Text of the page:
Lord Derby Academy

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About Lord Derby Academy

Name Lord Derby Academy
Website http://lordderbyacademy.co.uk/
Ofsted Inspections
Head of School Miss Victoria Gowan
Address Seel Road, Huyton, Liverpool, L36 6DG
Phone Number 01514778860
Phase Academy
Type Academy sponsor led
Age Range 11-16
Religious Character Does not apply
Gender Mixed
Number of Pupils 1072
Local Authority Knowsley
Highlights from Latest Inspection

What is it like to attend this school?

Pupils know that they must be ready to learn when they step over the green line at the school entrance at the start of each day. This physical marker is an effective reminder to pupils to conduct themselves in line with leaders' high expectations.

Leaders have redesigned the curriculum for pupils. It is now suitably broad and ambitious. While the impact of leaders' curriculum changes were not reflected in pupils' GCSE examination results in 2022, current pupils are achieving well.

Pupils feel happy and well cared for at Lord Derby Academy. They said that there are staff who they can talk to about their worries. This helps pupils to feel safe in school.

Pupils... learn about the importance of treating each other with kindness and respect. They said that it is easy to make friends in this school. Leaders deal with any incidents of bullying swiftly and effectively.

Leaders encourage pupils to be active in the school community. For example, pupils can share ideas for change through a 'positive action' suggestions box. Leaders consult the pupil parliament about many aspects of school life.

Pupils said that leaders respond to their suggestions, for example they provided table tennis equipment for use during breaktimes.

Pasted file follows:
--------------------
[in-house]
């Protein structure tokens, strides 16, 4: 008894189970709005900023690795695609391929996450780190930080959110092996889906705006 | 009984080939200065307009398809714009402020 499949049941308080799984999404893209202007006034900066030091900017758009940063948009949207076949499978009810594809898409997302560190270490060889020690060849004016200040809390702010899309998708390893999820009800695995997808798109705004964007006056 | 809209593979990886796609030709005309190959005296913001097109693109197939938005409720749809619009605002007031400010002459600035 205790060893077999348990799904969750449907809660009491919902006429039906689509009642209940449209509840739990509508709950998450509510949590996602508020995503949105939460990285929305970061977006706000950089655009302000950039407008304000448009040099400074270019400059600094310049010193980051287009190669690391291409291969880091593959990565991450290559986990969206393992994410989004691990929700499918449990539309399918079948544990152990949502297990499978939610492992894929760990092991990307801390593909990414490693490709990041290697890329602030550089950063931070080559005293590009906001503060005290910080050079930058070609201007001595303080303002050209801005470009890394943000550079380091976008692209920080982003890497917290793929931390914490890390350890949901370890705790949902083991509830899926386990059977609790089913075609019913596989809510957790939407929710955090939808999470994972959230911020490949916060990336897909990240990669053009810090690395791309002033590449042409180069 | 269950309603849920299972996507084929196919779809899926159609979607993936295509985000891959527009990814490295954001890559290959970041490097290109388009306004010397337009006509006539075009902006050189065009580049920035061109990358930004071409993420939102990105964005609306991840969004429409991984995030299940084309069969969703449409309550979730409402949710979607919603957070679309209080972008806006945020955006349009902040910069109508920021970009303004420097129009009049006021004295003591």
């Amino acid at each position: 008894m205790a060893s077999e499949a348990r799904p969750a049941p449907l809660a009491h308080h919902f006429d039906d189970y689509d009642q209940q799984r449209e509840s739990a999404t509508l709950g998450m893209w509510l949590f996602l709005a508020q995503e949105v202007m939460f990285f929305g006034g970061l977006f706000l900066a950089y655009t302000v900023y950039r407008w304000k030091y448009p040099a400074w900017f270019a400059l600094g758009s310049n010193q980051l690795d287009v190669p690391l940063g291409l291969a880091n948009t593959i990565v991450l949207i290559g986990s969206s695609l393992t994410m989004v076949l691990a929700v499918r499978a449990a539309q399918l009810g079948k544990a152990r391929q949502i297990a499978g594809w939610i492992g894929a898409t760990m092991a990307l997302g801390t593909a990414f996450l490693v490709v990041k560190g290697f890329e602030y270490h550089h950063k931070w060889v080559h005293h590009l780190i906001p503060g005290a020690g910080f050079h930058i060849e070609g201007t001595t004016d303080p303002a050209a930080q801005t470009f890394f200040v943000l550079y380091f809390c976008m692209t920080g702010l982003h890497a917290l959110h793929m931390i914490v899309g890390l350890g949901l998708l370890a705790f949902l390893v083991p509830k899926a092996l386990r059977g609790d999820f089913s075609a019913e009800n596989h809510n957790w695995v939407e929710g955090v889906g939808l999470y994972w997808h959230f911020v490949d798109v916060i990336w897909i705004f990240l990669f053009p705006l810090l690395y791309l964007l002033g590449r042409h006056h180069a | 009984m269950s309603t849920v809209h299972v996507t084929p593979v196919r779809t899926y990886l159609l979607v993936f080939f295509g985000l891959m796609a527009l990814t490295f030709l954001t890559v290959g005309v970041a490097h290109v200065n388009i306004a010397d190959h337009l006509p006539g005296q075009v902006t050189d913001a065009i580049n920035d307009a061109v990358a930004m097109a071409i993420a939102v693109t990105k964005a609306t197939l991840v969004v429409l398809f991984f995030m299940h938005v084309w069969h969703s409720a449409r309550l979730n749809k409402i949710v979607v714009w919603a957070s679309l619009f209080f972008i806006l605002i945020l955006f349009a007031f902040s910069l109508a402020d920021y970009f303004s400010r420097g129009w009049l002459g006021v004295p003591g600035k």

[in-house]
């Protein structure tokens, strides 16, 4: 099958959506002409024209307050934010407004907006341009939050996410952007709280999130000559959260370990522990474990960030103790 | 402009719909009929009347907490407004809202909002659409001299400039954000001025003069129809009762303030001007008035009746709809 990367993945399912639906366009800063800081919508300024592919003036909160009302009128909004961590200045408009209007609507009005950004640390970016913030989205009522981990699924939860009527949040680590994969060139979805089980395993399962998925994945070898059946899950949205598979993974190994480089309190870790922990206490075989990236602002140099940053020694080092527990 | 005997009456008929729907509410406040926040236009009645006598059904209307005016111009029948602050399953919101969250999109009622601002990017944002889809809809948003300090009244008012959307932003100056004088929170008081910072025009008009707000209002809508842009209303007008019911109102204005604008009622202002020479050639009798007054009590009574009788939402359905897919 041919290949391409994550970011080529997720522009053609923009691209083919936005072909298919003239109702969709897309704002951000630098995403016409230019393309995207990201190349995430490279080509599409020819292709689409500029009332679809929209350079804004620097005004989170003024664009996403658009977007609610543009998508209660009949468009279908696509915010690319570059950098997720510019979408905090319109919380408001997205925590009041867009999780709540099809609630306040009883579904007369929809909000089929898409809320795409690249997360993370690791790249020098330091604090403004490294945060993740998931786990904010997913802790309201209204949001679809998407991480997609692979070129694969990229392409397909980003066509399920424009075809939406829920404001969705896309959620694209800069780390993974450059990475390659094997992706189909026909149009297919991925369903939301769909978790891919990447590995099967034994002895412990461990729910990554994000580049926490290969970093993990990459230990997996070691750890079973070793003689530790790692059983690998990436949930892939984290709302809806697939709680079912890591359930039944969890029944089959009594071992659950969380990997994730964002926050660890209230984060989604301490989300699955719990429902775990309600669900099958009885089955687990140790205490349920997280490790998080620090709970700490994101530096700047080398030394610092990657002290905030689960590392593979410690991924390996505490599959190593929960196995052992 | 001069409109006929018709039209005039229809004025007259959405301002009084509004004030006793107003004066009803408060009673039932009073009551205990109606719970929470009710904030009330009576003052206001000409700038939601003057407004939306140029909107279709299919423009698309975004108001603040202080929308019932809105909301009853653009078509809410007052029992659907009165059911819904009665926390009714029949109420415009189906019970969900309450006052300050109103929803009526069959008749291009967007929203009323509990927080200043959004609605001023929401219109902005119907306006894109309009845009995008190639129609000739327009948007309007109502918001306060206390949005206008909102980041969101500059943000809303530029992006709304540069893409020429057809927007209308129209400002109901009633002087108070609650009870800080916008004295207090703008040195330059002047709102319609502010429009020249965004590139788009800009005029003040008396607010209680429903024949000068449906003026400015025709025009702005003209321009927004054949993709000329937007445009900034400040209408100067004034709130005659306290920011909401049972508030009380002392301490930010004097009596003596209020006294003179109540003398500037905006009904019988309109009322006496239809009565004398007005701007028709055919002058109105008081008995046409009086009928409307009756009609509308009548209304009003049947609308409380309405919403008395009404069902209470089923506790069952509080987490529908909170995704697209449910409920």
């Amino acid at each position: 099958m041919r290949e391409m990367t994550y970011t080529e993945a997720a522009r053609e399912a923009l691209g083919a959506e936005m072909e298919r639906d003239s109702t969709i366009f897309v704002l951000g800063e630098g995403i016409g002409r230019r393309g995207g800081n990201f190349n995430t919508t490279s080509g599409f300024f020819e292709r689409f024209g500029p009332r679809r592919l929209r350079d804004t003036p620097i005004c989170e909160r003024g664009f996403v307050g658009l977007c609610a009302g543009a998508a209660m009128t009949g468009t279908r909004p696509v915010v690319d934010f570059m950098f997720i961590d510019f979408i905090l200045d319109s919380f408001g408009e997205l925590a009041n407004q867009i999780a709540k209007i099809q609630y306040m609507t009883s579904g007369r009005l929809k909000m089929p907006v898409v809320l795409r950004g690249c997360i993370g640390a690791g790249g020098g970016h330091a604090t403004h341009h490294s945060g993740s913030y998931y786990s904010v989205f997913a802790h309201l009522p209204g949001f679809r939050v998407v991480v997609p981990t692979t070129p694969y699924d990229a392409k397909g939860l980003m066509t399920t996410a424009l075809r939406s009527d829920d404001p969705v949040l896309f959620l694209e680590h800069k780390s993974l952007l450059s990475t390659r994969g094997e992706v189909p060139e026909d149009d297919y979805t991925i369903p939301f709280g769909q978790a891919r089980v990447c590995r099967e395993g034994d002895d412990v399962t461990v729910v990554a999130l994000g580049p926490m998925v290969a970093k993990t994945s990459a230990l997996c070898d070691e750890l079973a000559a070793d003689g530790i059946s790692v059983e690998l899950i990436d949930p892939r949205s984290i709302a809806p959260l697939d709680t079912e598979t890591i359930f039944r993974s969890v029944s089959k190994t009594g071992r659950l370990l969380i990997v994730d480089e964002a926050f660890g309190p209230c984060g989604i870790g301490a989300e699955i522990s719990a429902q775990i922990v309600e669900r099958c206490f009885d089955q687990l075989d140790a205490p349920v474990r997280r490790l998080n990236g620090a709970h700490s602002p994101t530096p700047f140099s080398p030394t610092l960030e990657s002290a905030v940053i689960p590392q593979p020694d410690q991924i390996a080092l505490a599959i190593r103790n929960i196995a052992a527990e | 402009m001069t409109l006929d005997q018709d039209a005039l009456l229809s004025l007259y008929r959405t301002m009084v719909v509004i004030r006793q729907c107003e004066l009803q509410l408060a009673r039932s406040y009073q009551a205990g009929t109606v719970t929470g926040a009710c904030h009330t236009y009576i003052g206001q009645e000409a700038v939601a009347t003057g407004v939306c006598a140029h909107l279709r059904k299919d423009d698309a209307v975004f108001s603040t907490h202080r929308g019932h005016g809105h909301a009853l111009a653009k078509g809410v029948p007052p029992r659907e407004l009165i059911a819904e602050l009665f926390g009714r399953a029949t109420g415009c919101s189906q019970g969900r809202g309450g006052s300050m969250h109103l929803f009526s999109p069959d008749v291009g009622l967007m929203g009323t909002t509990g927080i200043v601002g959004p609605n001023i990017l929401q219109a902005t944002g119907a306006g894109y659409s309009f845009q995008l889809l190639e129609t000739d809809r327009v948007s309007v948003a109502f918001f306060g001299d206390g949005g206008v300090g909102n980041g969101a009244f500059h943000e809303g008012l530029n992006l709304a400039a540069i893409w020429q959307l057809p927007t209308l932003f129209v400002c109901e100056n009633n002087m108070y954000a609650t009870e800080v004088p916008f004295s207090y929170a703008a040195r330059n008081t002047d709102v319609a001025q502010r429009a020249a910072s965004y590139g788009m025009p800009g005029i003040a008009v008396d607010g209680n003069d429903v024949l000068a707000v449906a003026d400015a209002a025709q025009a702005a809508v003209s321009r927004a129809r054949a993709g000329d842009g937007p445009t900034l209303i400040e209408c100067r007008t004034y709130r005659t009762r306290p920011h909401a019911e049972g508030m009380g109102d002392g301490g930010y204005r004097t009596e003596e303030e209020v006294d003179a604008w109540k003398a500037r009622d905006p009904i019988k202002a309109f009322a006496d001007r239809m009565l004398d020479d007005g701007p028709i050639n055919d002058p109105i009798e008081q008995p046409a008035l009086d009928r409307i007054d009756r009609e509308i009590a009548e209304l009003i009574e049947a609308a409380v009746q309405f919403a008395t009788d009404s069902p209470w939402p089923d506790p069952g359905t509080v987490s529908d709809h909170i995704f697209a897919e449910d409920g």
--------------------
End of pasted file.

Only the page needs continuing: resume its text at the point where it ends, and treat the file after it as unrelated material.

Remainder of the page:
What does the school do well and what does it need to do better?

Leaders are aspirational for pupils, including those with special educational needs and/or disabilities (SEND). For example, most pupils in key stage 4 study the English Baccalaureate suite of subjects.

Leaders have taken appropriate action to improve the curriculum. They have been successful in ensuring that the curriculum better meets pupils' learning needs. Leaders have provided effective support for subject leaders.

Subject leaders have organised their curriculums carefully so that teachers know what important information pupils must learn and when they should learn it. Pupils typically learn well.

Subject teachers work well together to design effective learning activities.

Most act swiftly to address pupils' misconceptions in lessons when they arise. However, in some subjects, teachers do not carefully check how well pupils remember important information over time. This means that some pupils develop gaps in their knowledge that teachers do not identify as quickly as they should.

Leaders have strengthened their processes for identifying pupils who struggle with their reading knowledge. Leaders have made sure that staff have the skills to help these pupils to read accurately and fluently. Pupils spoke very positively about how getting better at reading has helped them to learn more effectively.

However, some of the oldest pupils who find reading difficult have not benefited from this reading programme over their time in school. This hinders how well these pupils can access the curriculum.

Leaders act swiftly to identify the needs of pupils with SEND.